Anonymous said...

She is awesome. I'm glad you mentioned her, cause more people need to know of her existence.

prettylady said...

I can't imagine why these writers are getting so upset! Compared with the sort of thing that goes on in the art world, these letters are overflowing with generosity, kindness and goodwill. What writers do not seem to understand is that publishers are taking a financial risk on behalf of the authors they publish, just as an art dealer has to pay rent and promotion for the artwork exhibited. It would behoove them to exhibit a commitment to achieving basic competence in their medium, before asking another person to foot the bill.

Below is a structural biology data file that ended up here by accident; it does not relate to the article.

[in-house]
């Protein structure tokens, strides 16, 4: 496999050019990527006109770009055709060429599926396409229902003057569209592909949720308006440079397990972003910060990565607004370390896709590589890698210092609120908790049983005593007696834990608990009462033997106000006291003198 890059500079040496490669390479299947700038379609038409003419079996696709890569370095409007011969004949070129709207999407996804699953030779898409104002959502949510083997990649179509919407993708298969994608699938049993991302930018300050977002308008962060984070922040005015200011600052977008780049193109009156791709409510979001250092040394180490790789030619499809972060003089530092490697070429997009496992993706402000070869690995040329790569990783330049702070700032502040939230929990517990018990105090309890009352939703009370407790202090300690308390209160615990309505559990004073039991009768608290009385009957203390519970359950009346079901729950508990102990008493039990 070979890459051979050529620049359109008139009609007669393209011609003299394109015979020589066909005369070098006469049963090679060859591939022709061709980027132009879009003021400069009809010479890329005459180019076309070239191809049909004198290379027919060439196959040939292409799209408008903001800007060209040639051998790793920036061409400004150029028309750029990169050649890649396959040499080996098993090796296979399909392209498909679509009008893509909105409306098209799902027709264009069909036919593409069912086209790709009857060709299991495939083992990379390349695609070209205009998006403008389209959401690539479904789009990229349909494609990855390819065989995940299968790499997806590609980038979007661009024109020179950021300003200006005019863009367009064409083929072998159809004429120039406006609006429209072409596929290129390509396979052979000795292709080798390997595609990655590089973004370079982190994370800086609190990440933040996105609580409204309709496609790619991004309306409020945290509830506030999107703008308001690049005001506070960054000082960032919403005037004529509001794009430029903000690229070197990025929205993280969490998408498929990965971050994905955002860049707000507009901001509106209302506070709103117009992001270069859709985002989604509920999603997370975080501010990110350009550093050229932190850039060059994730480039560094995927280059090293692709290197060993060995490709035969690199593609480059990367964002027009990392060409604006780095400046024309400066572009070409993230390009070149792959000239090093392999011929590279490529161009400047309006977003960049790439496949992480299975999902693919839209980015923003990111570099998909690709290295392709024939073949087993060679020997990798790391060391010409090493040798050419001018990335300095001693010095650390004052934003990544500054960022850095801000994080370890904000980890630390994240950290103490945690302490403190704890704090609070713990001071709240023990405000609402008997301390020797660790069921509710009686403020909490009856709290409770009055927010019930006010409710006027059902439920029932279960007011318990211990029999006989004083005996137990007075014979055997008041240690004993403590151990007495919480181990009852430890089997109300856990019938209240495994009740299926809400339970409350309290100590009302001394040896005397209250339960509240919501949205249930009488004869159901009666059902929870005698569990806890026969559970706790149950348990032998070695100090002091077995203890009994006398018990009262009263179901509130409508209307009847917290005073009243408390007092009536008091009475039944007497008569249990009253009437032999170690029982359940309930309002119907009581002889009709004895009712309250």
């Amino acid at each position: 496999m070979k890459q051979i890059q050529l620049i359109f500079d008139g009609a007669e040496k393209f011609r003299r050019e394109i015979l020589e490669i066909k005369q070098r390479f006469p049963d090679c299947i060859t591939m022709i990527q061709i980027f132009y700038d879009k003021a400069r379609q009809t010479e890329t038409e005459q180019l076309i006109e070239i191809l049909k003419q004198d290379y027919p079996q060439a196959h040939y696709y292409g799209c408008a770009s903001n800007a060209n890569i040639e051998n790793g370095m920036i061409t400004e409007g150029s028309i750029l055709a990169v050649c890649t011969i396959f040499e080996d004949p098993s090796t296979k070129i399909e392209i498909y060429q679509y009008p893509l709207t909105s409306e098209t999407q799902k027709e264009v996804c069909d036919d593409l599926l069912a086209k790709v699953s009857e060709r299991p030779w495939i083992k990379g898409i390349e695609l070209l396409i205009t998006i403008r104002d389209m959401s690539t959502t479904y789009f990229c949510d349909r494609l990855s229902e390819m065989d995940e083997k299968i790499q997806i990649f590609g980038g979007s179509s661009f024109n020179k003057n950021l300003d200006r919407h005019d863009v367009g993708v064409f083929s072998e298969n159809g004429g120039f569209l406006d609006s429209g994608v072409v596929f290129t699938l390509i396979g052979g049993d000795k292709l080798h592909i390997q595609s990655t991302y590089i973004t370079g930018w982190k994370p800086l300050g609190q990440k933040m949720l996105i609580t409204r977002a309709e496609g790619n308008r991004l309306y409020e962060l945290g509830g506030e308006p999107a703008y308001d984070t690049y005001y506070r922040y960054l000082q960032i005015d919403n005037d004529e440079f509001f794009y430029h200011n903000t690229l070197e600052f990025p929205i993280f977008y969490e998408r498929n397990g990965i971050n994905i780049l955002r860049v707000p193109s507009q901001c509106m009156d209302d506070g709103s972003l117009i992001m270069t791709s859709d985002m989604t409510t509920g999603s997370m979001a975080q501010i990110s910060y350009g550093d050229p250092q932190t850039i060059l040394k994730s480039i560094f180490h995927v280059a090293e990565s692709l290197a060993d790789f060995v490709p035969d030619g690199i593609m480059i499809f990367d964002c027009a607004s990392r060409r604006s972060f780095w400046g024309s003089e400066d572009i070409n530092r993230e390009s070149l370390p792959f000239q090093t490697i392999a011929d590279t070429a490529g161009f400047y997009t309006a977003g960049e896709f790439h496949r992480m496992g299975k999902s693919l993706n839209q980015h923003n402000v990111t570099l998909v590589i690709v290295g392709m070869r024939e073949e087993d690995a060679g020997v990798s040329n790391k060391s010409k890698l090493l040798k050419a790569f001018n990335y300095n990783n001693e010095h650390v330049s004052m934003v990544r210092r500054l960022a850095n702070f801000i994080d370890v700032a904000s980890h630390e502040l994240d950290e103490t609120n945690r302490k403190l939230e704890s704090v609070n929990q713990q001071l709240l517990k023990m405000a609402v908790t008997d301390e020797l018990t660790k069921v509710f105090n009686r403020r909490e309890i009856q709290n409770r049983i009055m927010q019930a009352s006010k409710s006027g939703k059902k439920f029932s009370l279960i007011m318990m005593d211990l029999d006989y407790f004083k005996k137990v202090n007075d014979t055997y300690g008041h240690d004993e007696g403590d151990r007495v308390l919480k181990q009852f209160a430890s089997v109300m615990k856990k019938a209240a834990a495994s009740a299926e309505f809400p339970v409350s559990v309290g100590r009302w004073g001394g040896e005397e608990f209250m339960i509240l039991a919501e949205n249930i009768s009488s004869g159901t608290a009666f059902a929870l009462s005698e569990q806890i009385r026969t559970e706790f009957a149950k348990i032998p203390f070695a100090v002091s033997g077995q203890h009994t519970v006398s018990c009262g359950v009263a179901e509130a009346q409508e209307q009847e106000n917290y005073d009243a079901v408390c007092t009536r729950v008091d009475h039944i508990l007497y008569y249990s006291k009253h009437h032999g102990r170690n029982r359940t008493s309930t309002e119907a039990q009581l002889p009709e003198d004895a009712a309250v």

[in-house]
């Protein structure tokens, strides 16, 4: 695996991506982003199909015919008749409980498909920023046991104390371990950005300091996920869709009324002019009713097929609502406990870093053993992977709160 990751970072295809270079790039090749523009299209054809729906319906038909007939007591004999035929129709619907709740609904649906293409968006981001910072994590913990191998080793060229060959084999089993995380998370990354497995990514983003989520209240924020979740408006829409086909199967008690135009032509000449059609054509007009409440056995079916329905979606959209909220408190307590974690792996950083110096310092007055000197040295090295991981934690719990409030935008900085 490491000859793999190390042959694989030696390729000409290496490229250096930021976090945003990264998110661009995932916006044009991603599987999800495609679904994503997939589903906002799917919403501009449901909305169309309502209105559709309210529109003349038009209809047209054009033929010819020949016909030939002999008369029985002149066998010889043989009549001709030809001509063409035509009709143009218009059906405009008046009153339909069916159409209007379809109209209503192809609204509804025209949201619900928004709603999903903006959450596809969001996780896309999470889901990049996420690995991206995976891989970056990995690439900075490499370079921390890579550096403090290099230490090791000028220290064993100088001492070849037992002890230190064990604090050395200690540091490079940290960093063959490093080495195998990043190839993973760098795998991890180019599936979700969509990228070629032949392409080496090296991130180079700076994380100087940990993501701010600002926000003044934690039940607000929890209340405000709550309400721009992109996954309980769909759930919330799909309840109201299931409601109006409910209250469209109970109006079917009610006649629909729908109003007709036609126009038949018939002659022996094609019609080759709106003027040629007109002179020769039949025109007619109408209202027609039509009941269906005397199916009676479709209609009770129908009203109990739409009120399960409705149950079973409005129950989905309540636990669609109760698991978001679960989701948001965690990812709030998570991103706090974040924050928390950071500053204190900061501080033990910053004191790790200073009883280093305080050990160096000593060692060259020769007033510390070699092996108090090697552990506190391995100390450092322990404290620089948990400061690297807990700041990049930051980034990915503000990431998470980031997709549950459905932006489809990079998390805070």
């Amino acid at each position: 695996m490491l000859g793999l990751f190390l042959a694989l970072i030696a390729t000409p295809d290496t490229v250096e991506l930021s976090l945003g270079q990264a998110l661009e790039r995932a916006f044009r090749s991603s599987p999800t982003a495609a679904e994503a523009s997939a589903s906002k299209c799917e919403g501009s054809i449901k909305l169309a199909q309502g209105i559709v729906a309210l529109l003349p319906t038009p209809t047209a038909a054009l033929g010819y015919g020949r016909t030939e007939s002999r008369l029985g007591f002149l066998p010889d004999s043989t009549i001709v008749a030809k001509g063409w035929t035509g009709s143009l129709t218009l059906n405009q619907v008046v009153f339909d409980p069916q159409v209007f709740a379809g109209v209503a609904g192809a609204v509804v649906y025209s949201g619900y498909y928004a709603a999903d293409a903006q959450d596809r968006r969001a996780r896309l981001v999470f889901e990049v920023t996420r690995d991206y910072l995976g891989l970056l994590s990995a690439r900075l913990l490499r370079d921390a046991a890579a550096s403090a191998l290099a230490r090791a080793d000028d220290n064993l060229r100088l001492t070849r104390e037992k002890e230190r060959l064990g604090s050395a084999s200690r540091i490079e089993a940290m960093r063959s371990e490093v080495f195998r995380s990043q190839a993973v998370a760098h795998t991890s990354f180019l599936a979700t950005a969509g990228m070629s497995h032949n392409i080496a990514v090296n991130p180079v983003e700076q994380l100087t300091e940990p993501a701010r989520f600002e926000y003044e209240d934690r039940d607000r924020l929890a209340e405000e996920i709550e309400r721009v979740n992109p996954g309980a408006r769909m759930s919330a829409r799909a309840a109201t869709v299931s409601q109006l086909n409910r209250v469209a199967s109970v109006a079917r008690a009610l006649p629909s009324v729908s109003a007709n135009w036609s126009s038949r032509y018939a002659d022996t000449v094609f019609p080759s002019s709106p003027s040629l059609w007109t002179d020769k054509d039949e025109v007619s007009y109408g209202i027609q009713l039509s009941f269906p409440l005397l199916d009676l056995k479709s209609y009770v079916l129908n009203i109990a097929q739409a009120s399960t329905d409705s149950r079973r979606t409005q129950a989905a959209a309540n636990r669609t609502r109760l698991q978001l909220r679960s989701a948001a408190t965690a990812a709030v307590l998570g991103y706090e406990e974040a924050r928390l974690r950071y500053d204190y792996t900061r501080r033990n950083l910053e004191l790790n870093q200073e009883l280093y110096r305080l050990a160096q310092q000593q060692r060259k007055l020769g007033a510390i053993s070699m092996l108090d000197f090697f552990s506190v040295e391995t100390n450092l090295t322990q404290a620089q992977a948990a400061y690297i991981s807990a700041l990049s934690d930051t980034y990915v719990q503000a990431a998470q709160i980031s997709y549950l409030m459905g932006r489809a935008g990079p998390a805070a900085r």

The one which shocked me the most was the 'poetry parodist' who seemed incapable of considering the notion that his rejection card might be a piece of poetic parody.

Anonymous said...

I didn't read anything there that would have upset me to the point of complaining to a web site. Compare these to rejection letters from short story magazines and you'll see the difference. They might wish you Happy Holidays, but more likely they'll try to sell you a subscription to their magazine after telling you your submission wasn't 'right' for the magazine.

jeanjeanie said...

Thank you for posting that. I read that post last year but I've since lost the bookmark.

Nicole J. LeBoeuf-Little said...

You know, speaking of half-slips of paper, Realms of Fantasy uses the Dreaded Blue Slip Of Death for its form rejection letter. It never actually occurred to me to be annoyed at "not being worth a full letter-sized piece of paper." I just assumed this was what a form rejection from RoF looked like. And so it is.